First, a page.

Tragic characters never fail to intrigue viewers, and one that we’ve come to know well on-screen is that of the corrupt cop. Rampart, directed by Oren Moverman, who previously directed the Messenger, is a dark character study of a brand of renegade cop nearing extinction. Dave “Date-rape” Brown, played by Woody Harrelson, is at the center of his own personal hell crumbling around him, and Moverman shows audiences the end of the rope for the shoot-first-think-later, dirty LAPD officer.
The cinematography is gritty, filmed with a rough simplicity that compliments the central character. The camera gets very intimate, closing in on the emotions of “Date-rape” Dave as he falls deeper into the hole. In most films about corrupt cops, there are forces pitted against each other, but here the corrupt cop is facing himself; he’s his own worst enemy and that is where the script wonderfully differs from other films about the subject.
Woody Harrelson, playing “Date-rape” Dave Brown, is in fine form as an individual decaying through his self-destructive nature, quietly, slowly going down without any glorious moments to look back on. Brown is a chronic racist, compulsive womanizer, and quick to pull the trigger for dirty dough. Harrelson sports a grim look, contemplating the cause of his agony, trying to accept the painful fact that he can’t change. Everything the character does is despicable, and there’s no strong enough redeeming characteristics, forcing the audience to only sympathize with him because of his inability to believe in redemption. Harrelson shines brightest at his character’s lowest point, and that is with his failed communication with his two daughters, played wonderfully by Brie Larson and Sammy Boyarsky. They are his only source of happiness, but once they’re gone he truly has nothing left.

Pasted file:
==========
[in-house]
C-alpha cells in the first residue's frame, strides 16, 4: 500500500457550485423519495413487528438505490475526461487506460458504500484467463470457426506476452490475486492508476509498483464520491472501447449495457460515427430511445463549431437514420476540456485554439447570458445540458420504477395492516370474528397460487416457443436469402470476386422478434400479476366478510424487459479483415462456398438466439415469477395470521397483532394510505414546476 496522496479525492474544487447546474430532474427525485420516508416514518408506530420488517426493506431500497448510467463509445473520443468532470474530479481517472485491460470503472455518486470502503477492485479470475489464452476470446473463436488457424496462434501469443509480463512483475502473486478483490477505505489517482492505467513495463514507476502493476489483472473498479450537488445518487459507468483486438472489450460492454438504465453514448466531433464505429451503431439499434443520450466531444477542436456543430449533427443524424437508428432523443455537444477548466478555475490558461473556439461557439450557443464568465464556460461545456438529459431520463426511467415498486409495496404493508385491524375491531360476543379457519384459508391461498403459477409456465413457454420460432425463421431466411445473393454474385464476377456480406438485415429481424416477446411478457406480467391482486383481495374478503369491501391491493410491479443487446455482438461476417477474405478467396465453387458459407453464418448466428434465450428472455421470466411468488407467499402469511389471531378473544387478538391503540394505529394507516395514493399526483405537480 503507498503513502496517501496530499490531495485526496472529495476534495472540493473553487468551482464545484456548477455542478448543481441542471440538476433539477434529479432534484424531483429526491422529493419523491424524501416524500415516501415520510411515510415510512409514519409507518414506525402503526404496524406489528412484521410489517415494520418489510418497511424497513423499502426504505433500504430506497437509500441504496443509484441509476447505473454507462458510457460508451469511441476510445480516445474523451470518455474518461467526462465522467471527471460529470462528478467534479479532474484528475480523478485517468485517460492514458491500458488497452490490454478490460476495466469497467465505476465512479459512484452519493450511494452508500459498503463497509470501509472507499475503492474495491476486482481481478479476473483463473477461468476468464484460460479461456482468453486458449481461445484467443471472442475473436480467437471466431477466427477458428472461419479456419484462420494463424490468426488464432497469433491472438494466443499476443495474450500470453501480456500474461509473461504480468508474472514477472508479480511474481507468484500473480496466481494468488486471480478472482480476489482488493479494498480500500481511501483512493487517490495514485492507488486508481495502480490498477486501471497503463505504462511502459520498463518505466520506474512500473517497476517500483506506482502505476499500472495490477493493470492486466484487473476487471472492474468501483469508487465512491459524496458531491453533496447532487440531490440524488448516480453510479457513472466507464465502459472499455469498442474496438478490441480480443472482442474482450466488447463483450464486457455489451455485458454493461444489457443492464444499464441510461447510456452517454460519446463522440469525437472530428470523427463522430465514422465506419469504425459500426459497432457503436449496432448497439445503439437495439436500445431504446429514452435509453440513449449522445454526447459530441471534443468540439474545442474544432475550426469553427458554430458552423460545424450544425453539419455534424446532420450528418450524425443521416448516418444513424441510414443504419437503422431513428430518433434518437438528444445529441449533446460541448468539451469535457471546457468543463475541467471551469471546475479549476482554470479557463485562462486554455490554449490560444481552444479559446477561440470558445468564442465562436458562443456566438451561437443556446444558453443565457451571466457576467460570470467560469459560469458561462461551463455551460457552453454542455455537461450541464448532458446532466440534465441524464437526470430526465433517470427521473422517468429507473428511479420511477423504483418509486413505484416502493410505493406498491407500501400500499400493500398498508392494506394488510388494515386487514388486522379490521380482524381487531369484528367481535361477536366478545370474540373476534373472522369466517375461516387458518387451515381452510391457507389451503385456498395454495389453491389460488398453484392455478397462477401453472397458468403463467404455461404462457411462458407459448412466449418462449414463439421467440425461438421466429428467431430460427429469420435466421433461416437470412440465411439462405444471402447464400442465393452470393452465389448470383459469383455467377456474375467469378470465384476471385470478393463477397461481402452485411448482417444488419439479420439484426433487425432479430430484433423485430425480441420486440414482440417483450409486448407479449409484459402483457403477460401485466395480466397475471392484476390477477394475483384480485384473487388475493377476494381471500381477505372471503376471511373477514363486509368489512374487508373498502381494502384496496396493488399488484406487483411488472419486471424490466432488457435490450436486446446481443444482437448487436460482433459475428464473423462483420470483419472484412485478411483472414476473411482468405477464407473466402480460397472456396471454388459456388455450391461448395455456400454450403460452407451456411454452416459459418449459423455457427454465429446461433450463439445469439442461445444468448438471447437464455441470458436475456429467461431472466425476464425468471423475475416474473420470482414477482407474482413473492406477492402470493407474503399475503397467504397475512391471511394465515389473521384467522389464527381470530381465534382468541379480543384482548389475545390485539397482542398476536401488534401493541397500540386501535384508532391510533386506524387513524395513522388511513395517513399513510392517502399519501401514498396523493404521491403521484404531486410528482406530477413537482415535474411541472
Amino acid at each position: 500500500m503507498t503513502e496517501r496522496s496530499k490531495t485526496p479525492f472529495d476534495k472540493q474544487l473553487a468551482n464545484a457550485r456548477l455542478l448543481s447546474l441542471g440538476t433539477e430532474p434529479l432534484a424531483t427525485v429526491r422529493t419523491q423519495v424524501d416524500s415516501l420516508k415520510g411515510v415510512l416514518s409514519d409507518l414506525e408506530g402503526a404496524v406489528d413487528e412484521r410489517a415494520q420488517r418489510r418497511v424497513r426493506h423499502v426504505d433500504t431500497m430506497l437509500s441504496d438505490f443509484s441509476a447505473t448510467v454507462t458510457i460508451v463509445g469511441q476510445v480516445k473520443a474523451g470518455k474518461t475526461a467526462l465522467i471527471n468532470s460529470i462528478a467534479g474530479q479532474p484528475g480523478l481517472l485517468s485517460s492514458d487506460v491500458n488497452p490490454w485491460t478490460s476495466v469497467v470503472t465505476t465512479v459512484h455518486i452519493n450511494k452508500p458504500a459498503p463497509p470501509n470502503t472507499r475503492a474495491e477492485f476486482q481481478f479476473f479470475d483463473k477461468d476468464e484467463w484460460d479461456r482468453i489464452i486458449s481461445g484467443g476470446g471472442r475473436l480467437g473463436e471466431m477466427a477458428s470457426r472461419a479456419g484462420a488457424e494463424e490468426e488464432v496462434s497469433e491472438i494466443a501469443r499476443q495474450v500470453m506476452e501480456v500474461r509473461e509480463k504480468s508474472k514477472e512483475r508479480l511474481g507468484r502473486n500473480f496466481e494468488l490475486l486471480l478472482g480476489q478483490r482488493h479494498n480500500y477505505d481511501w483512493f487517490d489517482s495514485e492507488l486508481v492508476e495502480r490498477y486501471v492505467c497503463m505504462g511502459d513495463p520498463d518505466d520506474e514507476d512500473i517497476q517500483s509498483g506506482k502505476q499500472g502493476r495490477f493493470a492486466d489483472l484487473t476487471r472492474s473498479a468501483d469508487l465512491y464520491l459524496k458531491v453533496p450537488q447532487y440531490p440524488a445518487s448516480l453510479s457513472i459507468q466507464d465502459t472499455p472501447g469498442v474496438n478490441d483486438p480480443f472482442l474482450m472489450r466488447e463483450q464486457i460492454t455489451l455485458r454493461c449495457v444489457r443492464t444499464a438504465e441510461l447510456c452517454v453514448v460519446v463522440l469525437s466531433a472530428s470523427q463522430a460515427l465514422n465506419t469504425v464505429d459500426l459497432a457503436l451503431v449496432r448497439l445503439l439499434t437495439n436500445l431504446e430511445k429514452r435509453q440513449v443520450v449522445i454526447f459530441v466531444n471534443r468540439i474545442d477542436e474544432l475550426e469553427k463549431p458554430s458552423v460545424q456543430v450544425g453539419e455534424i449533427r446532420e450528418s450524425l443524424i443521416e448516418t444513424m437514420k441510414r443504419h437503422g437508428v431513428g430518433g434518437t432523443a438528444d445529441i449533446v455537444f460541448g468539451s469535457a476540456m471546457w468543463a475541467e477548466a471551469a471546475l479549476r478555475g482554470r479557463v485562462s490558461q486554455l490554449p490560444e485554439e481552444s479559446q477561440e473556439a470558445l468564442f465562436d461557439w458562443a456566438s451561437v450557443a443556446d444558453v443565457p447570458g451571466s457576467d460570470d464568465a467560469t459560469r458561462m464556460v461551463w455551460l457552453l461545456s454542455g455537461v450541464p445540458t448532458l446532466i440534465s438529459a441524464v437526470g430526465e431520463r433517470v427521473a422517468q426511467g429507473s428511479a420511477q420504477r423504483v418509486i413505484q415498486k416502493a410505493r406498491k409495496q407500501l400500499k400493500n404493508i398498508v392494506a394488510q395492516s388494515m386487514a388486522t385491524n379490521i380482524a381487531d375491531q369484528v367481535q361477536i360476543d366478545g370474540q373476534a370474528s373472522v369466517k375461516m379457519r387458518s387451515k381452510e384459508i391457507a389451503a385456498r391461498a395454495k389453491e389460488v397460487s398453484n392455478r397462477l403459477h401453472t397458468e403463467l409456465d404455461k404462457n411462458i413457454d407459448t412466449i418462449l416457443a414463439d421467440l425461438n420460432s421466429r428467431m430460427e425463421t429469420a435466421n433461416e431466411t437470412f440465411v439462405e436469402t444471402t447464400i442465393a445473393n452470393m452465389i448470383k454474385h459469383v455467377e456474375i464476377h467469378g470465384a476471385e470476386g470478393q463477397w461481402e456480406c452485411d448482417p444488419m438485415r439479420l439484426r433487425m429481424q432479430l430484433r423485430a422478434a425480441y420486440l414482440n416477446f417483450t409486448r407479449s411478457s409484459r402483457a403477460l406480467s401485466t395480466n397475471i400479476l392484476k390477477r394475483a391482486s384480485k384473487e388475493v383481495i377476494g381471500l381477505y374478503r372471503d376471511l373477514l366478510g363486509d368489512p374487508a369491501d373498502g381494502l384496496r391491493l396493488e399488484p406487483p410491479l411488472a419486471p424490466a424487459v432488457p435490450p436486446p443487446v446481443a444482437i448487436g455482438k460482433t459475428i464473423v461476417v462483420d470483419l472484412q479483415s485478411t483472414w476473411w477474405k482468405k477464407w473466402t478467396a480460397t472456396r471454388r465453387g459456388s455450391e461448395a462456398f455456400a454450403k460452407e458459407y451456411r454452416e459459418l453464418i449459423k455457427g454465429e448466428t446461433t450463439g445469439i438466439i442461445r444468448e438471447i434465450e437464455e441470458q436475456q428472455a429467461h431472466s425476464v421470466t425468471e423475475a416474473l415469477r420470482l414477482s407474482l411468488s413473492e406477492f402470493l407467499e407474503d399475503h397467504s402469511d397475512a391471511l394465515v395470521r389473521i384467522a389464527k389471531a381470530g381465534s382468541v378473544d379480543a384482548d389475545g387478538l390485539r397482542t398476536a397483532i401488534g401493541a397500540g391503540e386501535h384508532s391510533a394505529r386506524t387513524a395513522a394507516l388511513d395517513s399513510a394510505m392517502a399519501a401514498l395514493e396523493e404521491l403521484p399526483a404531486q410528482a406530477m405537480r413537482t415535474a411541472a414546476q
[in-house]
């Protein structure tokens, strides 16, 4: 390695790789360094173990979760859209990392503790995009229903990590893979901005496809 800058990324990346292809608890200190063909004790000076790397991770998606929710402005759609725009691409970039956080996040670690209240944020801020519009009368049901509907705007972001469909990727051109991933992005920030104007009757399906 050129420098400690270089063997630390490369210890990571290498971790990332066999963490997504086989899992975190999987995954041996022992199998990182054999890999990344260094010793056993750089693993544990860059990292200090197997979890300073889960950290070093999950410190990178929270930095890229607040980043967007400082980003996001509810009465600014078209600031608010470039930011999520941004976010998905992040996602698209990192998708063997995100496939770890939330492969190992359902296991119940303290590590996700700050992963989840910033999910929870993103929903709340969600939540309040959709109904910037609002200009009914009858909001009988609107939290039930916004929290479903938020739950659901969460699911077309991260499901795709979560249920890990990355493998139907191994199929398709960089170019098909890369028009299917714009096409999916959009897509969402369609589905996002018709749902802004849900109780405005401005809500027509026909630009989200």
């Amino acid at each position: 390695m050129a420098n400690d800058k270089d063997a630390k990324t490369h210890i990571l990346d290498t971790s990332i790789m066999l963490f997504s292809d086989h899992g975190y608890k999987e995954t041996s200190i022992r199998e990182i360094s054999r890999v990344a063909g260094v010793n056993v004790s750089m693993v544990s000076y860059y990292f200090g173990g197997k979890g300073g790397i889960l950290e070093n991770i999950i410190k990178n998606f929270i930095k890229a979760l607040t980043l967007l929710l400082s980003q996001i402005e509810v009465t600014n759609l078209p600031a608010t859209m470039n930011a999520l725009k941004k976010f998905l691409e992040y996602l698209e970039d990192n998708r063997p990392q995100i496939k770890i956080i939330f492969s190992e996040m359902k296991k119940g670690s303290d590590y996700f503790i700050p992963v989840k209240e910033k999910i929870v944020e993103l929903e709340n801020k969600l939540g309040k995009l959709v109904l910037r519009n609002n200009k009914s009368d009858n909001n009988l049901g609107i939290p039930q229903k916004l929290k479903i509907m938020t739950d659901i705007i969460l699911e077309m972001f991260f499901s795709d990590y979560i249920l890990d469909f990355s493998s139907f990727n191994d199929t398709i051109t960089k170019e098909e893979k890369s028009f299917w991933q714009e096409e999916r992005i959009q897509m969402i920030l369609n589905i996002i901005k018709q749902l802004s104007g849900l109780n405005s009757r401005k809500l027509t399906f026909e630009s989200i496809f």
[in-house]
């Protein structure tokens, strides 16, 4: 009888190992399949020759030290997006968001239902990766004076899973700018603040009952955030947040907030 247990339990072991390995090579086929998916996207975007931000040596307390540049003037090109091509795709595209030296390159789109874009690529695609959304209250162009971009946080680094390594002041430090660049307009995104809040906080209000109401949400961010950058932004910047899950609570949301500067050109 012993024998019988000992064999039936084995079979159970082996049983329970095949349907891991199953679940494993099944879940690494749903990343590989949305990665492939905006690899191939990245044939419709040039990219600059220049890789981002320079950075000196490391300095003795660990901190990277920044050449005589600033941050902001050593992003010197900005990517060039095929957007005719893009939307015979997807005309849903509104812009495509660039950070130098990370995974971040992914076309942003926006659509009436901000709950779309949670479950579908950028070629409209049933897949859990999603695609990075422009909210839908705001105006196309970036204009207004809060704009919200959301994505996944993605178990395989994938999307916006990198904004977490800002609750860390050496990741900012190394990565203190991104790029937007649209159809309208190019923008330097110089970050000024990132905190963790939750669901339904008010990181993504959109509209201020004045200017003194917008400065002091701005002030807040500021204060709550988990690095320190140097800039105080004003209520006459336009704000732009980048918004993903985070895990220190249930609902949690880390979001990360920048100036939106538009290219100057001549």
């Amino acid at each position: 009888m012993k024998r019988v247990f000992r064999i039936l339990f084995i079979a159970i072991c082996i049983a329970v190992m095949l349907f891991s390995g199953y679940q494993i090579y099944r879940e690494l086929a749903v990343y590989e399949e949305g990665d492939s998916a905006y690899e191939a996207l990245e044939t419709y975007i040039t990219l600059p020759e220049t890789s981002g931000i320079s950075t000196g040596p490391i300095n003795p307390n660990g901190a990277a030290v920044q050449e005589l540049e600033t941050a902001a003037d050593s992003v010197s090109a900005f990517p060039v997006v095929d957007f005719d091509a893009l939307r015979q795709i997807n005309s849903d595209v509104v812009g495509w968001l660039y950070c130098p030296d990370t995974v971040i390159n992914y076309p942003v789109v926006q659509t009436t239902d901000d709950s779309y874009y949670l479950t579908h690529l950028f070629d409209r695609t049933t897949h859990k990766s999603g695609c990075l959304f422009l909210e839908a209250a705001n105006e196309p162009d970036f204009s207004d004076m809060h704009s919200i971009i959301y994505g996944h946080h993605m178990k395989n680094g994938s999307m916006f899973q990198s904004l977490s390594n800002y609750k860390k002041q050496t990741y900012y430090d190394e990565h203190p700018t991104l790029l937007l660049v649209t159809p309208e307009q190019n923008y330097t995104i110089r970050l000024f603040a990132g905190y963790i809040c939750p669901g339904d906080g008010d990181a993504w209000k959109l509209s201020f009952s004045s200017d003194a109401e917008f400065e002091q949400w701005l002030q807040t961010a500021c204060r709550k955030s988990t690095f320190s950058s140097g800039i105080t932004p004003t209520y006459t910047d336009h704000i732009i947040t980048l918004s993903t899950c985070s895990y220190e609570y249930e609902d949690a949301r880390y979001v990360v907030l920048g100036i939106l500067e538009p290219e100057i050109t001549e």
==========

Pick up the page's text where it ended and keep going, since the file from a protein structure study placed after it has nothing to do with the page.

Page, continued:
Rampart is a study of destined tragedy, about a brand of cop that still exists, but not in quite the same way. It’s about self-destruction at its absolute. By the end, the character is left lonely and alone: two killers that will do the job as slowly and painfully as possible.
The dialogue at some points is weak and not very intriguing, and the story we’re taken through has been done before, without a feeling of freshness. The acting elevates the story, but in the wrong hands the film wouldn’t have been the same.
Some may think that the film is poor because the main character has no redeeming characteristics, therefore some viewers may feel that they have nothing to relate to. The pacing of the movie also feels a bit slow, even for a character study, possibly due to the weightless story.
If you’re looking for gritty action cop drama with a live-wire, over-the-top performance, this isn’t it.
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